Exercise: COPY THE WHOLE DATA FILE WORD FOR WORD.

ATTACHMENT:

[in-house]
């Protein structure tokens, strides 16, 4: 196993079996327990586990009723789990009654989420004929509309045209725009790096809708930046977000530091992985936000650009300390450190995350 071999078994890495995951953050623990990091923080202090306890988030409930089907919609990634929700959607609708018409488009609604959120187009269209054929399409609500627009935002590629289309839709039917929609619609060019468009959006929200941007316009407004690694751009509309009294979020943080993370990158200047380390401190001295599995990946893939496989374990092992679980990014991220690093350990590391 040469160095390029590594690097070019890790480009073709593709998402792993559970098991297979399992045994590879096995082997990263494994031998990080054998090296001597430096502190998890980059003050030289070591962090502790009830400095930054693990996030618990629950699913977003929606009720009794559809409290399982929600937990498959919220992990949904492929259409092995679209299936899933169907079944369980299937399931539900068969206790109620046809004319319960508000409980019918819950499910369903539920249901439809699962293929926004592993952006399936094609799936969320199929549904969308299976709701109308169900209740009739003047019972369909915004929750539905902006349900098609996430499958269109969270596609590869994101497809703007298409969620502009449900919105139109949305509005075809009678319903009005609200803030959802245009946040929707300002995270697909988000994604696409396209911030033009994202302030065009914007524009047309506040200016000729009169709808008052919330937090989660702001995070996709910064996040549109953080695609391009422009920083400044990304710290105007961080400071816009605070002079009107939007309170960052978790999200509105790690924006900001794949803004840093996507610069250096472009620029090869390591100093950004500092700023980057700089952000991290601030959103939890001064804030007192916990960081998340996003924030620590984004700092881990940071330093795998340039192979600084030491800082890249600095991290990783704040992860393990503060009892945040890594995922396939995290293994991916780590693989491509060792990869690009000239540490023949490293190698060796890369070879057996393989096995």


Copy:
[in-house]
């Protein structure tokens, strides 16, 4: 196993079996327990586990009723789990009654989420004929509309045209725009790096809708930046977000530091992985936000650009300390450190995350 071999078994890495995951953050623990990091923080202090306890988030409930089907919609990634929700959607609708018409488009609604959120187009269209054929399409609500627009935002590629289309839709039917929609619609060019468009959006929200941007316009407004690694751009509309009294979020943080993370990158200047380390401190001295599995990946893939496989374990092992679980990014991220690093350990590391 040469160095390029590594690097070019890790480009073709593709998402792993559970098991297979399992045994590879096995082997990263494994031998990080054998090296001597430096502190998890980059003050030289070591962090502790009830400095930054693990996030618990629950699913977003929606009720009794559809409290399982929600937990498959919220992990949904492929259409092995679209299936899933169907079944369980299937399931539900068969206790109620046809004319319960508000409980019918819950499910369903539920249901439809699962293929926004592993952006399936094609799936969320199929549904969308299976709701109308169900209740009739003047019972369909915004929750539905902006349900098609996430499958269109969270596609590869994101497809703007298409969620502009449900919105139109949305509005075809009678319903009005609200803030959802245009946040929707300002995270697909988000994604696409396209911030033009994202302030065009914007524009047309506040200016000729009169709808008052919330937090989660702001995070996709910064996040549109953080695609391009422009920083400044990304710290105007961080400071816009605070002079009107939007309170960052978790999200509105790690924006900001794949803004840093996507610069250096472009620029090869390591100093950004500092700023980057700089952000991290601030959103939890001064804030007192916990960081998340996003924030620590984004700092881990940071330093795998340039192979600084030491800082890249600095991290990783704040992860393990503060009892945040890594995922396939995290293994991916780590693989491509060792990869690009000239540490023949490293190698060796890369070879057996393989096995």